From the Wash. Times, 4-16-2004
Nation of Canada has erroneous information removed from textbook
on Arab History
Indian tribe has forced distributors of an Arab studies guide for
U.S. teachers to remove an inaccurate passage that says Muslim explorers
preceded Christopher Columbus to North America and became Algonquin
DiGangi, director of Canada's Algonquin Nation Secretariat in Quebec,
called claims in the book, the "Arab World Studies Notebook,"
"preposterous" and "outlandish," saying nothing
in the tribe's written or oral history support them. The 540-page
book says the Muslim explorers married into the Algonquin tribe,
resulting in 17th-century tribal chiefs named Abdul-Rahim and Abdallah
DiGangi said the guide's author and editor, Audrey Shabbas, and
the Middle East Policy Council (MEPC), a Washington advocacy group
that promoted the curriculum to school districts in 155 U.S. cities,
have been unresponsive to his concerns since November. But Ms. Shabbas
said this week the passage was removed immediately from subsequent
copies, and that she was "giving careful and thoughtful attention"
on how to notify the 1,200 teachers who have been given copies of
the book in the past five years."As the editor of the 'Notebook,'
when I heard from Mr. DiGangi that a citation in the work was not
borne out by either Native American written records or by oral traditions,
I was grateful that the statement could so easily be removed,"
she said. She did not explain how the false information got into
was no [scholarly] peer review," said Mr. DiGangi, who says
he was never contacted after lodging his complaint. "It was
so outlandish. It never should have gone to press." Jon Roth,
MEPC's program manager, yesterday said the group has decided to
remove the two-page chapter called "Early Muslim Exploration
Worldwide: Evidence of Muslims in the New World Before Columbus."
"It is not, nor has it ever been, our intention to spread lies
or untruths," Mr. Roth said.
the Thomas B. Fordham Foundation this week issued a report that
is critical of "Arab World Studies Notebook." The study,
titled "The Stealth Curriculum: Manipulating America's History
Teachers," reviewed many curriculum supplements and "professional
development" programs aimed at schoolteachers. "It appeared
that the creation and dissemination of these materials, often through
professional development institutes and [teacher] in-service programs,
had fallen into the eager hands of interest groups and ideologues
yearning to use America's public school classrooms to shape the
minds of tomorrow's citizens by manipulating what today's teachers
are introducing into the lessons of today's children," the
Fordham study concluded.
Roth said the "Arab World Studies Notebook" is the primary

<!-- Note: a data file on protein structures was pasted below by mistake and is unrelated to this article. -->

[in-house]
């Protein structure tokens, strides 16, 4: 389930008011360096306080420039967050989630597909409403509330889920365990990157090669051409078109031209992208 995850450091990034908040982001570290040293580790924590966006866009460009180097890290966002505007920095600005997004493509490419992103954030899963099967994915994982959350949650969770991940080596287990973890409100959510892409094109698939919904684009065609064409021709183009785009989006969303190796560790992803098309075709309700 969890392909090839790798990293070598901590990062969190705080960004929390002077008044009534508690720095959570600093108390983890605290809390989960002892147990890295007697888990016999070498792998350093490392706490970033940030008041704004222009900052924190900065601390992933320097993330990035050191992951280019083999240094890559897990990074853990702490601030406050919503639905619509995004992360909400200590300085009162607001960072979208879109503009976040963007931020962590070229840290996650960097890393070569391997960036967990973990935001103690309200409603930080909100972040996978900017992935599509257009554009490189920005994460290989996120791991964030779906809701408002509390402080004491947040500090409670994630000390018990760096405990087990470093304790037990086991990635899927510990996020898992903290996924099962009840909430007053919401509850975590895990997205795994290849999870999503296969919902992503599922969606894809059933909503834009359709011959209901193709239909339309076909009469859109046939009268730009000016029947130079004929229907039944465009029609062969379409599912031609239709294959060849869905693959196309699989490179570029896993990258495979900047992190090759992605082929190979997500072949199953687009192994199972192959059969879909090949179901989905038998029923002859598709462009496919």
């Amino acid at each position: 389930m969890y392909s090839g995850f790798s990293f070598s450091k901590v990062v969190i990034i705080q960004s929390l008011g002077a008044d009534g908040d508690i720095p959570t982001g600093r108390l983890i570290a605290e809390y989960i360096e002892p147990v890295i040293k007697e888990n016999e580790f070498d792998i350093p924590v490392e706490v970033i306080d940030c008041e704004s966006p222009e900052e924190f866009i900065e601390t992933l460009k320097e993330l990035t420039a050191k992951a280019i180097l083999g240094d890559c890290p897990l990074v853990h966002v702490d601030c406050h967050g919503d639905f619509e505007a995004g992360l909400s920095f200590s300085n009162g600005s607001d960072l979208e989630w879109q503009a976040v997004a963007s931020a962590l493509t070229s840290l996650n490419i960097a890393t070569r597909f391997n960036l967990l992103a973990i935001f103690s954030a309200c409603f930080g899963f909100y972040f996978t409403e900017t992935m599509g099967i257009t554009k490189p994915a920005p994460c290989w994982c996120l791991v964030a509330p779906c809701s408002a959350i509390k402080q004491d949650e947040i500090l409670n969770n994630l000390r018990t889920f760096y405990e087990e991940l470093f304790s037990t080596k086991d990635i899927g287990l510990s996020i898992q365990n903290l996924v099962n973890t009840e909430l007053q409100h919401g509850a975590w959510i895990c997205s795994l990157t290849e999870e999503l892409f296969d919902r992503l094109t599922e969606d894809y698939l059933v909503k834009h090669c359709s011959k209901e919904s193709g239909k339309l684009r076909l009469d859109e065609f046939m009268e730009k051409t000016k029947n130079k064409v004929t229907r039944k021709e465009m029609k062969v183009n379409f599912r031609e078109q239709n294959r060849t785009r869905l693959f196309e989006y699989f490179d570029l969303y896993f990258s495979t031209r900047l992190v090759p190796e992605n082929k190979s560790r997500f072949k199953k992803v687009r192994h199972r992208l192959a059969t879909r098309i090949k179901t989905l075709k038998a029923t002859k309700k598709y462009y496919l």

reference text used in the council's program of teacher workshops
conducted by Ms. Shabbas, which have numbered more than 268 in 155
cities since 1987. The book, offered at a markdown of $15 from $49.95,
has 90 readings and lesson plans covering the history and culture
of the Arab world, the broader Middle East and Islam worldwide.
"A lot of teachers use it," Mr. Roth said.
E. Finn Jr., Fordham Foundation president, said the new "cottage
industry" of "predigested supplemental materials"
and professional development for history and social studies teachers
was intended to help teachers who had little or no background in
certain areas, and because textbooks are often insufficient. "How
could we expect them to handle complicated and emotionally charged
subjects like the Holocaust and figure out what lessons to learn
about it? To escort youngsters safely through the thicket of political
correctness and ethnic politics that now surrounds such benign holidays
as Columbus Day and Thanksgiving?" he asks in the preface of
the foundation's report.
void in teachers' knowledge and instructional materials has been
filled by publishers, universities, research groups and think tanks,
advocacy groups, cable networks, film producers and itinerant teacher
trainers, Mr. Finn said. "We know staggeringly little about
how good these materials and workshops are how accurate they
are, whether the information they present is balanced and accurate.
We know even less about the efficacy, value or intellectual integrity
of innumerable workshops, institutes and training programs in which
teachers participate," he said.
report, written by Sandra Stotsky, former senior associate commissioner
of the Massachusetts Department of Education, described the "Arab
World Studies Notebook" as "propaganda." The chapter
written by Ms. Shabbas and Abdallah Hakim Quick claims that Muslims
from Europe were the first to sail across the Atlantic and land
in the New World, starting in 889, the report says. "The idea
that English explorers met native Indian chiefs with Muslim names
in the middle of the Northeast woodlands sounds almost like something
a Hollywood film writer dreamed up for a spoof," the report
current 1998 edition of the "Notebook" has "no evidence
or documentation to support key historical 'facts' that serve to
advance their political views or religious beliefs," the report
says."One can only wonder if this has ever been questioned
by the teachers who use its materials, or if they feel they must
agree to any claim made by Muslims as an 'alternative perspective'
or risk being labeled insensitive, Eurocentric, or racist."